Depressionary cycle. So far they deserve extremely high marks. However 2010 could be a transitional year between heavy
intervention and the paying of the bills. A return to positive global growth should help but we would expect more volatility in
2010 than in H2 2009.
Back to Sovereign risk, history is littered with examples of inflation, devaluations and Sovereign defaults after financial crisis.
One might wonder why this time should be any different. Sustainability is the key word. As soon as markets doubt the
sustainability of a country’s deficit then we have a problem. This is why it’s important that in 2010 the authorities provide a
credible path for future fiscal discipline, even this path involves many years of adjustments. One of the largest challenges will
be funding the still large global government issuance in a world with less QE. QE limited the discussion on the impact of
crowding out in 2009. Will we be as fortunate in 2010?
Deutsche Bank has the following scenarios:
Scenario 1 — This scenario is the most optimistic and is one where the authorities have as good a year as they did in 2009.
They likely keep stimulus extremely high in the system without there being any noticeable consequences of their actions (e.g.
rates at the short and long-end stay low). Under this scenario we would expect equities to be significantly higher, credit
spreads be much tighter but with bond yields only edging slightly higher as the authorities are seen to have firm control of
inflation expectations and may even be continuing to buy bonds.
Scenario 2 – This scenario is the most likely and suggests that we start to see gradual easing off the gas from the authorities
but only as it’s proved that there is some momentum in the underlying economy. Under this scenario risk assets have a good
year but returns are checked to some degree by rising bond yields and less stimulus being injected into markets. A satisfactory
year for risk, especially equities, but a mildly negative one for fixed income. Credit investors will likely have to rely on spreads
(and higher beta credit) to get positive total returns.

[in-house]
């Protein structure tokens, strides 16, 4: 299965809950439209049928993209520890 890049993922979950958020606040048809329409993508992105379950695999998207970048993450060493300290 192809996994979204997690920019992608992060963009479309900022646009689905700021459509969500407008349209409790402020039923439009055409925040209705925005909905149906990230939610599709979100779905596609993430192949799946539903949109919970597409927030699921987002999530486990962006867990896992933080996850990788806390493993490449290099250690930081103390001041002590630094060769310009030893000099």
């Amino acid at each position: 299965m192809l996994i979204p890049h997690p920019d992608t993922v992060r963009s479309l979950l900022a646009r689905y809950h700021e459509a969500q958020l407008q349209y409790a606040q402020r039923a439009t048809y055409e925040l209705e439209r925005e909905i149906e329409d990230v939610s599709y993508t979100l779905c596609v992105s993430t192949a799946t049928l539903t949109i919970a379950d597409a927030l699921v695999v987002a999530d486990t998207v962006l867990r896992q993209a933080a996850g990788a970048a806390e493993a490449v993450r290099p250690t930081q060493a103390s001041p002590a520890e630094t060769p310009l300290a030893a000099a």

Scenario 3 – This is the second most likely scenario overall in 2010 but one that potentially becomes more likely as the year
progresses. Here we are likely to see sharply higher bond yields start to disrupt the positive momentum in markets. These
higher yields could be either due to Government supply starting to overwhelm demand (especially as the impact of QE, and
similar schemes, wane), or because of inflation fears. It seems unlikely that actual inflation will be a concern in 2010 but it’s
quite possible for expectations to become unanchored. We would also have to include the potential for a Sovereign crisis
somewhere in the Developed world within this scenario. We would note that the higher yields in this scenario are not based on
positive growth momentum but by inflation/Sovereign risk. Such a scenario is incorporated in Scenario 2.
Scenario 4 — This is the nightmare scenario of Deflation or in less extreme terms perhaps a double-dip. Given that much of the
world is currently still in negative YoY inflation territory it is difficult to completely rule out even if we do live in a fiat currency
system and even if inflation is expected to return to positive territory in early 2010. For deflation to be sustained we would
probably need an exogenous event to hamper the authorities ability to continue to successfully fight this credit crisis. Such
events could be a fresh banking crisis arising, a political backlash encouraging immediate increases in 2 December 2009 Macro
Credit and Equity Page 4 Deutsche Bank AG/London economic regulation or withdrawal of stimulus, or possibly a Government
bond/currency sell-off that forces the authorities to aggressively reign in stimulus for fear of a sovereign crisis. A Sovereign
crisis outside the Developed world could also encourage this scenario as there would be a flight to quality into Developed
market bond market in spite of the fact that these markets have their own large fiscal issues. Bond yields would eventually rally